Those convinced about the authority and beauty of the Book have confidence and perspective that strengthens and directs their life. How important is the Bible to your life?

They are convinced of Commandments.

Commandments might sound like a harsh word, but for the Christian, they hold no anguish. Commandments boil down to “Thou shalt love the Lord thy God with all thy heart, and with all thy soul, and thy mind…and love thy neighbour as thyself.” Matthew 22:37,39

Commandments are love in action. The Christian is convinced that obedience is key to growth and happiness. God isn’t a harsh taskmaster. His commandments are not grievous; we are told in 1 John 5:3. But they are there for our benefit, our help, and our relationship. They give us structure, guidance, and a way to lay up treasure in heaven.

When we are convinced God’s way is best, we find happiness and purpose the world cannot give. How are you doing with obedience?

They are convinced on Commission.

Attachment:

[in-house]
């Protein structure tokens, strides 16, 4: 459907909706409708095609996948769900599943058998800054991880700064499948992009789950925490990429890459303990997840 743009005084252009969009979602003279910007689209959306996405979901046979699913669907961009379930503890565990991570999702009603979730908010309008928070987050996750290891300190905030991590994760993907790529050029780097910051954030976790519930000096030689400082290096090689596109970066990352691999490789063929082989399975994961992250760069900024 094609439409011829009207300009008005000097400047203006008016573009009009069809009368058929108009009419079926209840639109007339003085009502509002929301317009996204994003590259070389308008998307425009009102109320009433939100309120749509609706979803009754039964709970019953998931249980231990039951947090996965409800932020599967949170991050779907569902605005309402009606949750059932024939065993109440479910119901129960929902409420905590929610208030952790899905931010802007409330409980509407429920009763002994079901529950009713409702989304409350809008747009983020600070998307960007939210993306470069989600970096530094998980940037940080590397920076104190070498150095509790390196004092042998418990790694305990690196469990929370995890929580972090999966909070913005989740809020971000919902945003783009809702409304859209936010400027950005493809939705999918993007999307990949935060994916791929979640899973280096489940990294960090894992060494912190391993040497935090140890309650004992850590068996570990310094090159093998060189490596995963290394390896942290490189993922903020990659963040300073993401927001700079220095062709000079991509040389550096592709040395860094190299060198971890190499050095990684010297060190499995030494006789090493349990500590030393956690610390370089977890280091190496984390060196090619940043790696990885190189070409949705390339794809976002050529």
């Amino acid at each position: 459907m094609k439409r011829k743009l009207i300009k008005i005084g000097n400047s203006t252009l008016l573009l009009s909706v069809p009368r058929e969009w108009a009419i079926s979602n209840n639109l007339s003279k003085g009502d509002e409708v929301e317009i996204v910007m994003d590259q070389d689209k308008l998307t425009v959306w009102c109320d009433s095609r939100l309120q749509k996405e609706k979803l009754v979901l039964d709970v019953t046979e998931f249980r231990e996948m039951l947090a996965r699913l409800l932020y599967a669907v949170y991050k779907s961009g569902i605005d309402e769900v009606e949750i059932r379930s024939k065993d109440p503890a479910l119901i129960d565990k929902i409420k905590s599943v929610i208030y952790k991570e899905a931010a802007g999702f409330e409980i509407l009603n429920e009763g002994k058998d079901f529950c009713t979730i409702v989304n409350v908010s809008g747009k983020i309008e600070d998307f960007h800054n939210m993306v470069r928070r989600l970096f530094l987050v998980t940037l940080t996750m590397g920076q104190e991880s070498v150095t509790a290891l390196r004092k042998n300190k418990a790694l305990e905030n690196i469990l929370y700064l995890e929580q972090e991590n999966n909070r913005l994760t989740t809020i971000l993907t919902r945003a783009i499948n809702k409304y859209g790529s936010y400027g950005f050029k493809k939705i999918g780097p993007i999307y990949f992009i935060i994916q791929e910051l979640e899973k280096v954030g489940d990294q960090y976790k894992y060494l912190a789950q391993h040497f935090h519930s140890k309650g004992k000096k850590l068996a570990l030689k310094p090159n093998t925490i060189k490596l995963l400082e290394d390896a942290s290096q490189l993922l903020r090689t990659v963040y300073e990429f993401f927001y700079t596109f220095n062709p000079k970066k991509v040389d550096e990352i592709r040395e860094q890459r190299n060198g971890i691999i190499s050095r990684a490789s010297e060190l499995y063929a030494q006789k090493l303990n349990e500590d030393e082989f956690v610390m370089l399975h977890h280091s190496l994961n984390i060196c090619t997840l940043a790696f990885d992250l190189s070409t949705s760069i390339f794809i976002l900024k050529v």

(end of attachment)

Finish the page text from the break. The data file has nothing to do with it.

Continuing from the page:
A Christian is also convinced that this gift of salvation, this precious Book, and the directives therein are not to be hoarded.  They are to be shared, lived out so others can see The Light, and blazed abroad. Jesus himself said, “Go ye into all the world and preach the gospel.” Mark 16:15 

Friend, I am convinced.  Are you?

Wednesday, March 17, 2021

Week Eleven - To Cut a Long Story Short

With the passing of my mother-in-law back on the first part of January, we wound up stateside. We booked our return tickets to England for mid-March, hoping coronavirus restrictions would have calmed down by then, but no such luck. To cut a long story short, just let me say, we have purchased three sets of tickets and are now waiting to see if the final set gets us home the first weekend in April. There are still Covid hurdles to clear, so we try to stay healthy and keep up with all the changes.

Sometimes one wonders why things happen, but I have learned, as my husband says, to just enjoy the ride. Oh, it can get frustrating, fearful, and expensive, but our God is still in control. Even in the craziness, He has a way of revealing His beauty and teaches us to trust Him more.